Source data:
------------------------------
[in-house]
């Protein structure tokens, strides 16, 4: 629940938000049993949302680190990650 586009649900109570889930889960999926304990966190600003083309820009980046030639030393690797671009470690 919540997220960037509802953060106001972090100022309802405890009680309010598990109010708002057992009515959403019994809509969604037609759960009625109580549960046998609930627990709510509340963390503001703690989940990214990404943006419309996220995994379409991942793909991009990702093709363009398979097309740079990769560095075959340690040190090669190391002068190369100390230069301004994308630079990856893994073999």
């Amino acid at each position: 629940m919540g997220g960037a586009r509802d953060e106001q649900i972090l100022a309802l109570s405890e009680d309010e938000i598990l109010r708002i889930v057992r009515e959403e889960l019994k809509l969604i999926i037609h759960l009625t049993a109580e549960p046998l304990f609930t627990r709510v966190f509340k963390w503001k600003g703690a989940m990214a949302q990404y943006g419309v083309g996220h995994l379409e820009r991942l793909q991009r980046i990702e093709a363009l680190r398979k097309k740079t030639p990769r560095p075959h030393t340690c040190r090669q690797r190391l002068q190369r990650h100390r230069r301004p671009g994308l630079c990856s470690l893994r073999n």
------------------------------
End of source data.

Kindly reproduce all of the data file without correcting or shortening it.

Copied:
[in-house]
């Protein structure tokens, strides 16, 4: 629940938000049993949302680190990650 586009649900109570889930889960999926304990966190600003083309820009980046030639030393690797671009470690 919540997220960037509802953060106001972090100022309802405890009680309010598990109010708002057992009515959403019994809509969604037609759960009625109580549960046998609930627990709510509340963390503001703690989940990214990404943006419309996220995994379409991942793909991009990702093709363009398979097309740079990769560095075959340690040190090669190391002068190369100390230069301004994308630079990856893994073999």
């Amino acid at each position: 629940m919540g997220g960037a586009r509802d953060e106001q649900i972090l100022a309802l109570s405890e009680d309010e938000i598990l109010r708002i889930v057992r009515e959403e889960l019994k809509l969604i999926i037609h759960l009625t049993a109580e549960p046998l304990f609930t627990r709510v966190f509340k963390w503001k600003g703690a989940m990214a949302q990404y943006g419309v083309g996220h995994l379409e820009r991942l793909q991009r980046i990702e093709a363009l680190r398979k097309k740079t030639p990769r560095p075959h030393t340690c040190r090669q690797r190391l002068q190369r990650h100390r230069r301004p671009g994308l630079c990856s470690l893994r073999n």